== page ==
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  1. #1
    Join Date
    Feb 2012
    Location
    Glen Carbon, Il
    Posts
    13

    Default adding a super and feeding

    Made a check of a nuc i installed mid May, I have been feeding from the start. Hives are doing good the first hive body is full of broad and cap honey. The 2nd hive body has about 8 or 9 frames with comb and honey but not caped. I am still feeding them and the bees are really eating alot. The question is - is it time to add a super with new frames with no comb build - I understand I should stop feeding when you put a super on. But no rain in about a month, Can the bees still build new comb when everything is dead due to no rain and you stop the feeding.

    Thanks

  2. #2
    Join Date
    Jan 2010
    Location
    Alachua County, FL, USA
    Posts
    6,921

    Default Re: adding a super and feeding

    Welfare bees will need another super. The better solution is to stop feeding and not add a super. Bees need water for a draught, syrup is optional.
    americasbeekeeper.com
    beekeeper@americasbeekeeper.com

  3. #3
    Join Date
    Nov 2004
    Location
    Brown County, IN
    Posts
    2,025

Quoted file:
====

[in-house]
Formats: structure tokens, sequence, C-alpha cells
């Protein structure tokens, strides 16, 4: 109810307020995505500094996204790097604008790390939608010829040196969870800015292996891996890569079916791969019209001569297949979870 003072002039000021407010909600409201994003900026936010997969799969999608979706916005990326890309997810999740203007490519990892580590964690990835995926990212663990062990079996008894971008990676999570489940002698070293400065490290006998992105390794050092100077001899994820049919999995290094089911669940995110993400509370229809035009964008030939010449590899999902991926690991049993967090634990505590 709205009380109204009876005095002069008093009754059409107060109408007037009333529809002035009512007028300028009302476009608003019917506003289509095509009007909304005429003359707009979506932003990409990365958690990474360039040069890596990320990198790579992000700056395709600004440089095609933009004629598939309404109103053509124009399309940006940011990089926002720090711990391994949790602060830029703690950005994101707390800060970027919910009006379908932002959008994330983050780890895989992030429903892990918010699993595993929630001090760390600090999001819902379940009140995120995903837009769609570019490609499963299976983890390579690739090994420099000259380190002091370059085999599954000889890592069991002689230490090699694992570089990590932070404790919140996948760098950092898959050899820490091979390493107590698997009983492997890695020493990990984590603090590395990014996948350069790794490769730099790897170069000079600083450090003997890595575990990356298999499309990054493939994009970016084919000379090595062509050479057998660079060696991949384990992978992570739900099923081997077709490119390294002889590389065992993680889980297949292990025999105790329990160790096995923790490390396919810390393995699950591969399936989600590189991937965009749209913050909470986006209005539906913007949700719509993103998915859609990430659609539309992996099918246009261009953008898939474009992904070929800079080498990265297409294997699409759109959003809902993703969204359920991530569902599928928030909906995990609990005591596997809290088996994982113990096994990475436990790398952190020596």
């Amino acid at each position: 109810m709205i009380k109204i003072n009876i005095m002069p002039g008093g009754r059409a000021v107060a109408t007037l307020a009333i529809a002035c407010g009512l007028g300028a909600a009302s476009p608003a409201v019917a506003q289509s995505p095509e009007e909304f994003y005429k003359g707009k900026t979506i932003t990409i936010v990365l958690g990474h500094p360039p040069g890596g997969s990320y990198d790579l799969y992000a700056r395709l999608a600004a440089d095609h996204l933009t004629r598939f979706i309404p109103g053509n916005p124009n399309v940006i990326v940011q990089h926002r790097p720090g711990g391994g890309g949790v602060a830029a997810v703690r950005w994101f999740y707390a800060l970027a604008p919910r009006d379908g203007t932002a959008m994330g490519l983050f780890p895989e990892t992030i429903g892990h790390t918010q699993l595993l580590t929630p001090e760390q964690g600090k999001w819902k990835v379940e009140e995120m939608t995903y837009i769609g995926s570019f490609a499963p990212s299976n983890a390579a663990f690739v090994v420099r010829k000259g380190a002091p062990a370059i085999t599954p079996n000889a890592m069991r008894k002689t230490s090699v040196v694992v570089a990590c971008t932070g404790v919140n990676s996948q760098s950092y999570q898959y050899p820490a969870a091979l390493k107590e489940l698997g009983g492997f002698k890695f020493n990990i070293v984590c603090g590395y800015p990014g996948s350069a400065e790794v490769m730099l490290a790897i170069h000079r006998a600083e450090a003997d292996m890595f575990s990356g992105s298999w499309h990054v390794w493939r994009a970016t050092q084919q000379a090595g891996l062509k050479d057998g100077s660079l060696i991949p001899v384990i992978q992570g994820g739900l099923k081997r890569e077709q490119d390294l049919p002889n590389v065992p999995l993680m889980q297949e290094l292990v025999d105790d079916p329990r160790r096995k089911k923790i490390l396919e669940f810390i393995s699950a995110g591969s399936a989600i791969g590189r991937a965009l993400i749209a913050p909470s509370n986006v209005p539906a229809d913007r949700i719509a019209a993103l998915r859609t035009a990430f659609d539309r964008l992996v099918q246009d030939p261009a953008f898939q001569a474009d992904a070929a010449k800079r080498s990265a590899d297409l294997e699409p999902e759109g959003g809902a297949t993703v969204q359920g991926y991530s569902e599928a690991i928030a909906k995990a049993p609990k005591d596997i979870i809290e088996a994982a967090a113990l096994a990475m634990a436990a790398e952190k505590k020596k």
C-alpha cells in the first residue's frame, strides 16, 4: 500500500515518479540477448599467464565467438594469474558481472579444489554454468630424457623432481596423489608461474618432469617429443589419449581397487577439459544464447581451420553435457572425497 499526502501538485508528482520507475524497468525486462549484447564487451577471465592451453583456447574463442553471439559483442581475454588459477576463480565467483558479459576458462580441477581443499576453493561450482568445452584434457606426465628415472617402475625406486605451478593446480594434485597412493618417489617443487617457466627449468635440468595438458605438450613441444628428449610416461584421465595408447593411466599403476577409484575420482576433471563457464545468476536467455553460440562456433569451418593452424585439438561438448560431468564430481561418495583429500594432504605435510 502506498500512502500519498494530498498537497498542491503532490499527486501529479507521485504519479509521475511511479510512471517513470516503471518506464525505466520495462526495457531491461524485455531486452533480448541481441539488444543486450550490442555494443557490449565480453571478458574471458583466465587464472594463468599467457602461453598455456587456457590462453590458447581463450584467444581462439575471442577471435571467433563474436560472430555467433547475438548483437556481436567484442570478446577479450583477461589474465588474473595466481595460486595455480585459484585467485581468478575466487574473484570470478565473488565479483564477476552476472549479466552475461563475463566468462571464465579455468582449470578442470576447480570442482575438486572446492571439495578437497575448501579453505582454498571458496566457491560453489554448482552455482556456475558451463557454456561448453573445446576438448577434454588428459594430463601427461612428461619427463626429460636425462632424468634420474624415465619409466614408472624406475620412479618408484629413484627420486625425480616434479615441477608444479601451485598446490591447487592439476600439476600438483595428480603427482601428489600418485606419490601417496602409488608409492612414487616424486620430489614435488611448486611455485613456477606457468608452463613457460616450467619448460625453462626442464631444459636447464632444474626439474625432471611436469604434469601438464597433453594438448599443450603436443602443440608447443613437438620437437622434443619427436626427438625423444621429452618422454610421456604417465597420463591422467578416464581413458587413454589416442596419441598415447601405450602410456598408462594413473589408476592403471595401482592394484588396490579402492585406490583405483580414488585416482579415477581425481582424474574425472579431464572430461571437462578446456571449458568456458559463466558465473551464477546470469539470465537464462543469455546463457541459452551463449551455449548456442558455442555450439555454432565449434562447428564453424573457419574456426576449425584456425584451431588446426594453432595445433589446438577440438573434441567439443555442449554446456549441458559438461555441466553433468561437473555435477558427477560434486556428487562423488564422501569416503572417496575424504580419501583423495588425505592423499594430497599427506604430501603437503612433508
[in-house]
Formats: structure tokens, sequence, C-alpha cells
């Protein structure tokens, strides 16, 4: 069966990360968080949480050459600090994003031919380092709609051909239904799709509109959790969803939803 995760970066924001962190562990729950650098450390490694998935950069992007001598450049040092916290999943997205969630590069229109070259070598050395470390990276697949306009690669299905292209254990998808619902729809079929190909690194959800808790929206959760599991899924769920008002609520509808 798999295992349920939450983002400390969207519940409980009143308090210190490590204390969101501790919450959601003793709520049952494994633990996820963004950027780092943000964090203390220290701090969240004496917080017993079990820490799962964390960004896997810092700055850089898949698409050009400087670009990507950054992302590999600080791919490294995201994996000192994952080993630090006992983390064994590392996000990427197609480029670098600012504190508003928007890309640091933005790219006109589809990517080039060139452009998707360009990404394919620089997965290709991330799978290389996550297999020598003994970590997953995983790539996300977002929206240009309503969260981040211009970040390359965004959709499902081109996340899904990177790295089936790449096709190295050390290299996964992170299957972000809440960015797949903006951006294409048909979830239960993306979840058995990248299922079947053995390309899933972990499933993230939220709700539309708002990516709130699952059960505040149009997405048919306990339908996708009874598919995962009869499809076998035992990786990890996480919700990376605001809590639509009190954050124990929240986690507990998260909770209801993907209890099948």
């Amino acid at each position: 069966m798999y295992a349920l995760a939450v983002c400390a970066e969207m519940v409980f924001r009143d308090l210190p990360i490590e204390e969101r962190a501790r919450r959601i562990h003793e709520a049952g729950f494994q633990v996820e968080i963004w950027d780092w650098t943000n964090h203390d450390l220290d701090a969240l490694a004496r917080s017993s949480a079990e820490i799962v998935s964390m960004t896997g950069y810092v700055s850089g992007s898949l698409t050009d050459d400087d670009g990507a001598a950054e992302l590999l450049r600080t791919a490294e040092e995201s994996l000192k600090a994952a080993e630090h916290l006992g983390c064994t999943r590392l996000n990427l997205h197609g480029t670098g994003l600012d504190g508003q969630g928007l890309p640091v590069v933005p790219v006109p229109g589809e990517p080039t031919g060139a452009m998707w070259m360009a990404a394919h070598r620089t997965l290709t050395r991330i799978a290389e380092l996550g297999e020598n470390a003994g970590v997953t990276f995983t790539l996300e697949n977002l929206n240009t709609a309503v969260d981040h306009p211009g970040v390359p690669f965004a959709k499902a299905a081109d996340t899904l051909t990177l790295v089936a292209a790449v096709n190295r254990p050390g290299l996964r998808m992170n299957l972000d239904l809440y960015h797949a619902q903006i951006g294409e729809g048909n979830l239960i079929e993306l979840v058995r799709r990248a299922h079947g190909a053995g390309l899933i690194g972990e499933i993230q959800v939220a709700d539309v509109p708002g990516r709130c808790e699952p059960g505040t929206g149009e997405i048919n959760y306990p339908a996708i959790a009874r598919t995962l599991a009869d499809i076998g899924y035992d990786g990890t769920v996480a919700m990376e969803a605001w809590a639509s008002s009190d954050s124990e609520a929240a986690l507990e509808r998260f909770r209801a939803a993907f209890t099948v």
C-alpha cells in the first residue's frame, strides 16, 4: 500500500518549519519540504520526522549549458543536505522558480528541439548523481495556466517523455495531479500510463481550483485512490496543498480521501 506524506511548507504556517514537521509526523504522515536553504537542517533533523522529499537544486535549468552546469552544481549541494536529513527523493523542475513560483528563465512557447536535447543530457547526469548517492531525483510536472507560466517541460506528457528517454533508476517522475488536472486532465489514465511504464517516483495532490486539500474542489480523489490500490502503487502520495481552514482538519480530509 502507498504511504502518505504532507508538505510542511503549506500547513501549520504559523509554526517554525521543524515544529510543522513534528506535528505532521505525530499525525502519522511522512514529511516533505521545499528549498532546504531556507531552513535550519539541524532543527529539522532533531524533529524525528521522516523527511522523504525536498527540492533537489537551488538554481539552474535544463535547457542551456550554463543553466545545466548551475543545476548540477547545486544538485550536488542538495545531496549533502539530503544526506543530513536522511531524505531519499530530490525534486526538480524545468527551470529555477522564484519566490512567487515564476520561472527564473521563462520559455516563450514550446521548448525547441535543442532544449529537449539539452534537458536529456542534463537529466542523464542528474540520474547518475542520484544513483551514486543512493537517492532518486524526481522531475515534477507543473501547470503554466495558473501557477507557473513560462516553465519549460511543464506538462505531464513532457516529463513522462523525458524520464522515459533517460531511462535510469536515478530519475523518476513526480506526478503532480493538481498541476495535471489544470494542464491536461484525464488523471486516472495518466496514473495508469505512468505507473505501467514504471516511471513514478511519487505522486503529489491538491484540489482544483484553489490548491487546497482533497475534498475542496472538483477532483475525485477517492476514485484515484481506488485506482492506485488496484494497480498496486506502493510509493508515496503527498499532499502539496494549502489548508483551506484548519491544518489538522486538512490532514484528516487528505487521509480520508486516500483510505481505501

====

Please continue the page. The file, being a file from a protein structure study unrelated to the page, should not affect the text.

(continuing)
Default Re: adding a super and feeding

    My mentor would recommend that you put the super on and continue to feed until they draw it out - that way you'd have a drawn super for next spring. That's one way of thinking.

    However, I don't feed when supers are on. Period. If there's a good flow, they can draw out and fill a super in a week.

    I would agree with AmericasBeek - that given the drought, stop feeding and don't add the super.

  4. #4
    Join Date
    Feb 2012
    Location
    Glen Carbon, Il
    Posts
    13

    Default Re: adding a super and feeding

    Thanks for the replays, so if I understand during a drought I could just put water in the feeder just in case the bees need water?

    Thanks

  5. #5
    Join Date
    Apr 2011
    Location
    Wright, MN, USA
    Posts
    74

    Default Re: adding a super and feeding

    Not quite, while they do need water. During an extended drought you need to keep track of how much honey is stored. To make sure they aren't eating all of it and will have enough to make it through winter.

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